As wildfires intensify in Canada, recruiting firefighters is becoming more and more difficult

COLOMBIA (Reuters) – Canada is battling its worst start to a wildfire season on record, provincial officials said, but recruiting firefighters is becoming increasingly difficult due to tough job markets and the challenging nature of the job.

Limited resources could threaten Canada’s ability to put out fires, which are expected to grow more ferocious in the future as a result of climate change caused by fossil fuels, potentially causing more harm to communities and disrupting the country’s oil, gas, mining and lumber industries.

A Reuters survey of all 13 provinces and territories showed Canada employs about 5,500 wildland firefighters, not including the remote Yukon Territory, which did not respond to requests for information.

That’s about 2,500 fewer firefighters than needed, said Mike Flanigan, a professor at Thompson Rivers University in British Columbia who specializes in wildfires.

“It’s hard work, it’s hot work, it’s smokin’ work, and there are real issues with the long-term health effects,” Flanigan said. “It is getting more and more difficult to recruit and retain personnel.”

This year Ontario extended the application period, ramped up marketing efforts and began covering training costs to secure more recruits. Applications were being denied in British Columbia and Nova Scotia, officials said, and Albertans had to do several rounds of recruitment to fill the ranks.

Canadian provinces and territories share crews and equipment as needed and call on international partners and the military in times of greatest need. But this year, record fires broke out in the east and west simultaneously, stoking competition for firefighters and aircraft.

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“This was the worst-case scenario that everyone feared – multiple areas of the country burning at the same time,” said Scott Tingley, Nova Scotia’s director of forest protection.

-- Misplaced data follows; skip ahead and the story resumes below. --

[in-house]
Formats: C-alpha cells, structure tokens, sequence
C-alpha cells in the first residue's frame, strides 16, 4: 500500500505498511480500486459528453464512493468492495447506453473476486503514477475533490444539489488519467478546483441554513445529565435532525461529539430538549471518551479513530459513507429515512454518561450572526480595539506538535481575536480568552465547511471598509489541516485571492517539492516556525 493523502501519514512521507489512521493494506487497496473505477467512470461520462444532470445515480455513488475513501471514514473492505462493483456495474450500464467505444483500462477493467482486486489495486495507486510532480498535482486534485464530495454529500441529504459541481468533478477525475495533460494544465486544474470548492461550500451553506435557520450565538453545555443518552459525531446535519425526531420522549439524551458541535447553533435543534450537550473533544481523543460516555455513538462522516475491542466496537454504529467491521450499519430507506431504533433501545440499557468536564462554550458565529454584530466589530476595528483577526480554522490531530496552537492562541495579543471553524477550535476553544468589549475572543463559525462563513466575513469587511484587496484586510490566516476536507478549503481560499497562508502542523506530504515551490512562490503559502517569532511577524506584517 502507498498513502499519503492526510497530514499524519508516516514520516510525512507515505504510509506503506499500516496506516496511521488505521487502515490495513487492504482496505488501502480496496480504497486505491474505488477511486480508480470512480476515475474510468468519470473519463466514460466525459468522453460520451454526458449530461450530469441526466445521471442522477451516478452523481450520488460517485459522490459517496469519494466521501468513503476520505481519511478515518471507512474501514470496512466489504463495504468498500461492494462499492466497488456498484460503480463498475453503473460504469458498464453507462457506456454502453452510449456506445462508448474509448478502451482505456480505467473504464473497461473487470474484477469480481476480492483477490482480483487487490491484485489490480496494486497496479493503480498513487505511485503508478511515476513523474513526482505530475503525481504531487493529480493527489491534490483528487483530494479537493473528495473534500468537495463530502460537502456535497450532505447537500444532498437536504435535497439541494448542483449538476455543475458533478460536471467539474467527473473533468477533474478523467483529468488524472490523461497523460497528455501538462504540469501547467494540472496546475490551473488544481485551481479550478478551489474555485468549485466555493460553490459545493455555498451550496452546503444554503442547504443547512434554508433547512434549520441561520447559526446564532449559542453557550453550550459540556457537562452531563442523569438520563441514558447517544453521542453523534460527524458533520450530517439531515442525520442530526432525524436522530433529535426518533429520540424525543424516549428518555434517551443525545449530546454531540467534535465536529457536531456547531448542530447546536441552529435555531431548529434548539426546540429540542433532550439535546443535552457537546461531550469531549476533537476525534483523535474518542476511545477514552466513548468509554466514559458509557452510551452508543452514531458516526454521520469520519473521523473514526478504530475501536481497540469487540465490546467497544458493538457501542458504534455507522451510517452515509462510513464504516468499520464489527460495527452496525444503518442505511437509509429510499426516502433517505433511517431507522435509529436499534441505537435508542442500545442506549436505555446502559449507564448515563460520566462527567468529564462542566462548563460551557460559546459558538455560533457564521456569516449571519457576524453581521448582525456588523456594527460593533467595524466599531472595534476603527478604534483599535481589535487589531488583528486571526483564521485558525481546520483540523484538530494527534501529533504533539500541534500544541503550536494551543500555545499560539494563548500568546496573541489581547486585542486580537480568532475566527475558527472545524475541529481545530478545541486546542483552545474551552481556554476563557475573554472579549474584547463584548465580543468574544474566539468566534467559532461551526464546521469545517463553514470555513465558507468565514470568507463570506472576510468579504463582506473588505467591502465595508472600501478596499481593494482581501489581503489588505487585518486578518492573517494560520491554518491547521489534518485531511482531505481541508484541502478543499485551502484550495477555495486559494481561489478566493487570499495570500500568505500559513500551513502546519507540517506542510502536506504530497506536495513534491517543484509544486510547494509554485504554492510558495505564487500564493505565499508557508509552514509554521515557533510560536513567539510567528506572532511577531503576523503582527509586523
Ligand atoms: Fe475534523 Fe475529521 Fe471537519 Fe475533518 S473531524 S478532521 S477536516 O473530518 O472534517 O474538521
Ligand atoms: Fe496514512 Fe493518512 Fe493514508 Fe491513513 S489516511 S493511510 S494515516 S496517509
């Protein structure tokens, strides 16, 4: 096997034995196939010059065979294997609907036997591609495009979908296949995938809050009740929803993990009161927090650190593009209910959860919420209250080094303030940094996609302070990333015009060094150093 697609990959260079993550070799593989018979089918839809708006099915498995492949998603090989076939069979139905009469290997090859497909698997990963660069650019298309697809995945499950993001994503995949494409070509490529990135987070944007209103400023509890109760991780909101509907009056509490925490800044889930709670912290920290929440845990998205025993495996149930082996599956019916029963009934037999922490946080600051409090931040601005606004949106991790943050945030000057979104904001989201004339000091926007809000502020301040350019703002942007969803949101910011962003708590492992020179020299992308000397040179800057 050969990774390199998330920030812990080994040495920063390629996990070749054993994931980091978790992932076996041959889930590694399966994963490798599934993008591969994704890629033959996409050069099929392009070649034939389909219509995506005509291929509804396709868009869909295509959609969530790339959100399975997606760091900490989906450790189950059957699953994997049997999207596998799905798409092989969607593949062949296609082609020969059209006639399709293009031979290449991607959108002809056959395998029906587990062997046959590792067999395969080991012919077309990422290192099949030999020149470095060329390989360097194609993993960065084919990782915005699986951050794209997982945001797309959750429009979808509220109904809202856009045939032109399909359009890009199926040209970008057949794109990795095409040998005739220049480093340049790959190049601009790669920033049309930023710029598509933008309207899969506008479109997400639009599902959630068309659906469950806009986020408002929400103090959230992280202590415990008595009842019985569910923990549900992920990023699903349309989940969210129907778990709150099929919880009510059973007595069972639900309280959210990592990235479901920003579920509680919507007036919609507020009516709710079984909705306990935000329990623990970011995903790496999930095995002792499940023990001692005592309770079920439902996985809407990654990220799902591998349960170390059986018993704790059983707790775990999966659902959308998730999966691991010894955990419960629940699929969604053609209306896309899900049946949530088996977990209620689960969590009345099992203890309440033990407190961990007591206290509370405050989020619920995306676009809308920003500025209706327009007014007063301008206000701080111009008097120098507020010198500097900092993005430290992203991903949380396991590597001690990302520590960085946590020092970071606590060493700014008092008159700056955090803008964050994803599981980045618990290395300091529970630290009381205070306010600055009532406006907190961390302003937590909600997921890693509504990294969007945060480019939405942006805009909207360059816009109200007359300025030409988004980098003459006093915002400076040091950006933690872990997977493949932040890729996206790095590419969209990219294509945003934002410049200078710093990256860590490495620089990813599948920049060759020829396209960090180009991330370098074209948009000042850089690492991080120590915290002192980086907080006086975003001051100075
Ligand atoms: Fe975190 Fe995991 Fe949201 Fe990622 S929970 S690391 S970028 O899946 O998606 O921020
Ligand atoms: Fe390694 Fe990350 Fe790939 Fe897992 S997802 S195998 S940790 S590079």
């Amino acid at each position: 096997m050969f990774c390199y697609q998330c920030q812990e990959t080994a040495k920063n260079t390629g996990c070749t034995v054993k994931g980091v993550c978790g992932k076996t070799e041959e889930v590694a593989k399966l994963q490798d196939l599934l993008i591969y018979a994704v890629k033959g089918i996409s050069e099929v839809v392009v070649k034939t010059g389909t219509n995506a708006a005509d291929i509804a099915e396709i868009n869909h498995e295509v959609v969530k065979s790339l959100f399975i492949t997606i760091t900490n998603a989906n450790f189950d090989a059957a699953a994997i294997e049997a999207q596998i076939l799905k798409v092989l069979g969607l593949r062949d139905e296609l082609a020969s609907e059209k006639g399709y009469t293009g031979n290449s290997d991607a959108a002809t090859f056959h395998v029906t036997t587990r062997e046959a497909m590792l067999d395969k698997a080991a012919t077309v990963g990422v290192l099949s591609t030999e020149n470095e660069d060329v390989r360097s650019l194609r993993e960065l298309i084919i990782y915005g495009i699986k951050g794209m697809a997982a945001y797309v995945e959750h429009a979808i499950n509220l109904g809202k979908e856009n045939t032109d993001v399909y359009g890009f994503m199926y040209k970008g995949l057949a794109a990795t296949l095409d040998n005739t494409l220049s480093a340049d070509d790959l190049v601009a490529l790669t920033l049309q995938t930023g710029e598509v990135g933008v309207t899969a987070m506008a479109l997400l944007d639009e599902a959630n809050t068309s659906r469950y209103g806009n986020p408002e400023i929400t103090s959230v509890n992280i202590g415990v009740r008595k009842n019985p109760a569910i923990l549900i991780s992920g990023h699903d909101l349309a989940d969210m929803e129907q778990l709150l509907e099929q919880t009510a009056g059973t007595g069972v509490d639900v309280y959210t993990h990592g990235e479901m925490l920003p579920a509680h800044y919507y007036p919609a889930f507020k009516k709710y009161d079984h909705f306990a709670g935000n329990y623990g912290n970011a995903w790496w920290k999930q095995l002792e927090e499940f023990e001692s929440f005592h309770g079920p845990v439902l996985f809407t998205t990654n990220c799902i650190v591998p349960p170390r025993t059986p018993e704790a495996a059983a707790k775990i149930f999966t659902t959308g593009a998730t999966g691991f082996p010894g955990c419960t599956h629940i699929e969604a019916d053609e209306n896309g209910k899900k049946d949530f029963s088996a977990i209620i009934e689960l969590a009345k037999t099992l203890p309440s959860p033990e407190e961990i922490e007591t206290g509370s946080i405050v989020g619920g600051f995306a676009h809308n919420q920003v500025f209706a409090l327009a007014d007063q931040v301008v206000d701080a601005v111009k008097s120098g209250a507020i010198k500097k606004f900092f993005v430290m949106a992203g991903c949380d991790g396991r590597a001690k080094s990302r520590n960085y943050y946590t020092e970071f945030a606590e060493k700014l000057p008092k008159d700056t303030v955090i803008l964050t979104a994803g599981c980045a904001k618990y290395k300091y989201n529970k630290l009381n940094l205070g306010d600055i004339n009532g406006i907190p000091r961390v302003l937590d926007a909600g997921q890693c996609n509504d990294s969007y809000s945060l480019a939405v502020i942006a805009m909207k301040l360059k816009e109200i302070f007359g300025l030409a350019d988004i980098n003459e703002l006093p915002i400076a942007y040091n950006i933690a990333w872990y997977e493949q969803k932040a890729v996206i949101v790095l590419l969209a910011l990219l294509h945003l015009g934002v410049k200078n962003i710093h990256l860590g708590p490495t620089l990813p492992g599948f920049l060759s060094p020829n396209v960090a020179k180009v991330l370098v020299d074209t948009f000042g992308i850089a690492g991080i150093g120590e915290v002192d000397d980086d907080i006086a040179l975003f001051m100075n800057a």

Wildfire crews work 12 to 14 hours a day, up to two weeks at a time, in smoky, stressful environments, often in remote wilderness areas.

Seasonal work, longer fire seasons, and a non-competitive basic wage — which ranges from C$30 an hour in British Columbia to C$18 an hour in Manitoba — also discourage people.

“We’re in competition with a whole host of other labor markets. It’s physically demanding and it’s mentally taxing,” said Rob Schweitzer, executive director of the BC Wildfire Service.

A week of cold weather and rain has eased some fires across Canada, but 6.5 million hectares (16 million acres), an area the size of Lithuania, has already burned this year and the unusually hot weather is expected to return.

Fill in the gaps

This year’s record fires resulted in Canada deploying about 550 members of the armed forces and more than 1,700 international firefighters, paid by territories, to bolster its extended crews. With wildfires increasingly threatening communities, regional agencies are also increasingly relying on structural firefighters to help protect homes.

But of the 126,000 firefighters in Canada, 90,000 are volunteers, according to the Canadian Association of Fire Chiefs, who shoulder the burden of protecting their communities while also holding day jobs.

At the height of the fires in May and June, some counties pleaded for more wildfire recruitment. Alberta deployed 157 people who responded to a government appeal, Nova Scotia sent its first crew of 30 volunteers last week, and Quebec trained an additional 300 volunteers and forest workers who are not normally part of the wildfire service.

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Additional manpower is not cheap. Annual national costs of protection from wildfires have exceeded C$1 billion for six of the past 10 years, according to federal government data and have risen by about C$150 million per decade since 1970.

Most experts expect them to keep climbing.

Since 2009, Canada has spent more on fighting and extinguishing wildfires than on maintaining firefighting personnel and its program.

The federal government is spending C$38 million to recruit, train and retain firefighters and C$256 million over five years in an equipment fund, working on a pilot project to train structural firefighters. A spokesman for the Ministry of Emergency Preparedness said the government recognized the need for more investment.

“The men and women fighting wildland fires are doing a tremendous job but the reality is there are not enough of them,” said Ken McMullen, president of the Canadian Association of Fire Chiefs.

(This story has been corrected to fix the Manitoba wage rate at C$18 per hour, not C$0.74 per hour, in paragraph 10)

Additional reporting by David Leungren and Ismail Shakil in Ottawa; Editing by Denny Thomas and Aurora Ellis

Our standards: Thomson Reuters Trust Principles.

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